Snippets of Dominican Life: Seductive Randomness

Above: Variety of products in local supermarket

Dominicans waiting in line to renew their marbetes.

In the Dominican Republic they love their bureaucracy. It was the annual tax on car plates ‘marbetes‘. I  knew I had to do it but I didn’t want to deal with it. Plus…money has been tight so I put it off. My mistake. I found out that the last day was the following day but I could renew online. Much easier (so I thought). so the next morning I went online only to discover that they closed online registration the day before and now the only option was to go to one of the location and do it. Since all Dominicans wait until the last minute, I knew it would be a madhouse. not too appealing. So I decided to wait, and incur a fine of 500 pesos (about $14) and do it later.

Now this is a country where ‘law’ is a relative term. but if their is money to be made, it is enforced. So, since I had missed the deadline, I couldn’t drive my car without risking it getting impounded no less. so it was walking or taxi for a few days.

Then the day came where I could wait no longer. I knew I would need the car soon as I had yet another 4-year old’s birthday party for my son to attend. So, I called ahead, found out when and wear and gathered my stuff to go pay the taxman. It had been a while since i had crammed myself into a ‘carro publico’ (public car) which is a compact car where they seat 4 in the back, no matter your size, and 2 in the front passenger seat. I got my seat and went on my way for about 2 minutes when I realized that I didn’t bring casH and they wouldn’t accept a debit card! So blonde sometimes. I hopped out of the publico and walked home, not too far but not too close either, and sheepishly got my money and deja vú, went back again on my way.

Dominican police writing tickets for expired marbetes.

The second publico ride I was in the back, full, arms and legs scrambling for room, everyone oblivious to the other like they have their own bubble. after getting in and out a few times during stops to let people out, I end up pushed up again next to who I thought was a woman but then I realized from the hands, his hands, that he was in fact a man. A publico does not give you space or time to people watch so I engaged myself in these hands, these well groomed, attractive hands with artsy, hip bracelets on the wrist. I caught a slight angle of the face and a few locks of the slightly longish hair, but that was it. Then my stop came and my brief engagement was over, no time for a full look, a word or even a wink.

The renewing of the plates was relatively painless. I stayed engrossed in my iPod shuffle watching as the numbers were announced and then finally mine arrived. I paid my bill and the person attending too the money without ever acknowledging my presence, never actually speaking to me. When he handed me the marbete I thought I was done. I turned on the tunes and walked out. About 20 feet outside someone stopped me to give me the change, about $9. There are some very decent people here.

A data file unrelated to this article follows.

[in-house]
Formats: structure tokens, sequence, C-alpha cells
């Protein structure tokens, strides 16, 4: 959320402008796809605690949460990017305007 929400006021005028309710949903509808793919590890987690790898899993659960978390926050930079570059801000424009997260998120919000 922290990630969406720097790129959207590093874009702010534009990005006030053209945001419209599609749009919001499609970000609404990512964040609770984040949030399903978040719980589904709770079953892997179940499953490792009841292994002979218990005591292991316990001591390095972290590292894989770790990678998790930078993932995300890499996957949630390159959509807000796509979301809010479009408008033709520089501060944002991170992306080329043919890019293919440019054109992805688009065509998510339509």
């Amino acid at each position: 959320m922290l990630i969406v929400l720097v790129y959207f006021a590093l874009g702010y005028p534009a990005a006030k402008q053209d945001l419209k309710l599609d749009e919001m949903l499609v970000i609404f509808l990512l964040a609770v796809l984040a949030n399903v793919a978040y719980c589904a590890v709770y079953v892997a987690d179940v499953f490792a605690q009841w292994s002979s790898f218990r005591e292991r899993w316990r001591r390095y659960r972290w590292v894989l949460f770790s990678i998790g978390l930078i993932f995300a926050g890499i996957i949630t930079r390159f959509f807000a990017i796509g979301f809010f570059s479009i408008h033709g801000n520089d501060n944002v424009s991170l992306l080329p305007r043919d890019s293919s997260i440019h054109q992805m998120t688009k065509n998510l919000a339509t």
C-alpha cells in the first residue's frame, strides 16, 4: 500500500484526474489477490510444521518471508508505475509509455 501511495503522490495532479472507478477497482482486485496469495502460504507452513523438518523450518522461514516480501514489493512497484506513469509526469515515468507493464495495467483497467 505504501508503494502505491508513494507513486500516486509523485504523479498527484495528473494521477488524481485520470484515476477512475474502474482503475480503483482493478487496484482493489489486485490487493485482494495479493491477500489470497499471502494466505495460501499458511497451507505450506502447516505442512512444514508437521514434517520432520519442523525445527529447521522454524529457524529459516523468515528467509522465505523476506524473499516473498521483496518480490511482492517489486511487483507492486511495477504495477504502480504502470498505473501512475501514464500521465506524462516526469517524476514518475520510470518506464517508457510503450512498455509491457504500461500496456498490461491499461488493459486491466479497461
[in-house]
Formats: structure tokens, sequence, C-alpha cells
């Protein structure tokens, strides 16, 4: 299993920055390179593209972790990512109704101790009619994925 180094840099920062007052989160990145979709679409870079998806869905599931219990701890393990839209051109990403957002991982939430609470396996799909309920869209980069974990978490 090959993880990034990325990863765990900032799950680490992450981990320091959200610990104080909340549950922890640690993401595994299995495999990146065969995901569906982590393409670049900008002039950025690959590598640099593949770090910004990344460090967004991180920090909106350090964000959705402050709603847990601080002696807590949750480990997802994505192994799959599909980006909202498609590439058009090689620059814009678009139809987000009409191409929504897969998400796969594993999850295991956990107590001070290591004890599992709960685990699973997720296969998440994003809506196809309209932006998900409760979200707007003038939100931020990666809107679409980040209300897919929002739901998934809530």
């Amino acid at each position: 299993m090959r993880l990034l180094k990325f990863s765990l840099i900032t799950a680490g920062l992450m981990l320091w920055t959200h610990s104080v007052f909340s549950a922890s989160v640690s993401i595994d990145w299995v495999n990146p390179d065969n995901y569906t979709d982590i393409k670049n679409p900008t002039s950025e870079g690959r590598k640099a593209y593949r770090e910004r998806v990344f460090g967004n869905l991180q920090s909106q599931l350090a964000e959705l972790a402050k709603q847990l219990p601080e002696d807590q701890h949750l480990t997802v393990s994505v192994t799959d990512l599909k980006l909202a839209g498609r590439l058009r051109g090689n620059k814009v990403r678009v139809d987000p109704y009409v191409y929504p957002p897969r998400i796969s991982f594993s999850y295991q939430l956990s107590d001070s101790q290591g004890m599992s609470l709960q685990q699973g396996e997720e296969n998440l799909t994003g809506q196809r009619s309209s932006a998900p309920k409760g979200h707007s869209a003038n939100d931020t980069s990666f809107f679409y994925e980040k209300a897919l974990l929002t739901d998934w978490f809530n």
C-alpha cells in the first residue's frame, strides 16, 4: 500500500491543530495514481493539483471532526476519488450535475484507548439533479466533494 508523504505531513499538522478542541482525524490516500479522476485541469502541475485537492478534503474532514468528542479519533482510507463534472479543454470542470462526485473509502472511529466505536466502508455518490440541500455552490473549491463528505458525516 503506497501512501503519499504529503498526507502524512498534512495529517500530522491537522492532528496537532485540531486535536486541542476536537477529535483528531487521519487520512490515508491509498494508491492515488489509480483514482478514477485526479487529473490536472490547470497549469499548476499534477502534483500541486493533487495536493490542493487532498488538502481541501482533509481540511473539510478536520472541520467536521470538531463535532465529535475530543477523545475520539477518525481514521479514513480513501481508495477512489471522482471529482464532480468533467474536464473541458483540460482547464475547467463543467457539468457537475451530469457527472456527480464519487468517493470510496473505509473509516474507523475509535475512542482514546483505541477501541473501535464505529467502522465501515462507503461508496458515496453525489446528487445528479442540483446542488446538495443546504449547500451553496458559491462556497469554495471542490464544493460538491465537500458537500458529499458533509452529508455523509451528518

Shortly after my iPod battery died so it was 100% interaction, whether I liked it or not. I took a publico down and east, getting off several blocks from home but near the supermarket. I stopped in for a bag of detergent, always trying to maximize my outings.

Outdoor market in Santo Domingo

So now I am in the ’10 items or less’ line, no music, a little grumpy, with my bag of detergent when I notice the woman ahead of me: very beautiful and very pregnant. she looked almost Native American with dark coffee skin. She had on a black dress and flats. She seemed peaceful. she was buying a can of ‘Famosa’ fruit salad and a box of jello. She paid with change. It was almost lunch time so I let my mind wander, wondering if she was going to make a fruit / jello mold for lunch perhaps? Maybe an office event because she looked like she could work in one? No answers were forthcoming from what I could see.

Then I happened to glance at the purchases the women behind me had. I always find it interesting to see what people buy. She had several things, yet still under the 10 items limit, and right in front of the bunch was the same can of ‘Famosa’ fruit salad and a box of jello. I had no time to determine if the two boxes of jello were the same flavor or not but the fruit salad was most definitely the same. How odd i thought… the women didn’t acknowledge each other in any way so they clearly were not making this together. It must be a sale I thought but then I looked around and scanned my memory and…no, no sale on fruit salad. Honestly i had never seen the cans of ‘Famosa’ fruit salad before so it wasn’t like a standard item in the Dominican diet.

I concluded it was just a random coincidence. Someone once commented “it’s randomness seduced me” and I feel that is an accurate statement of life here, the good side that is.

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Eliza Alys Young, aka CreativEliza, is a free spirit, world traveler, creative expert, and part of multicultural family… Eliza shares her time between the US, Dominican Republic and beyond. When she is not caring for her high-energy kids, writing her poetry or for her blog, creating art or cooking up a storm, she is designing for her own company, Design Intense.

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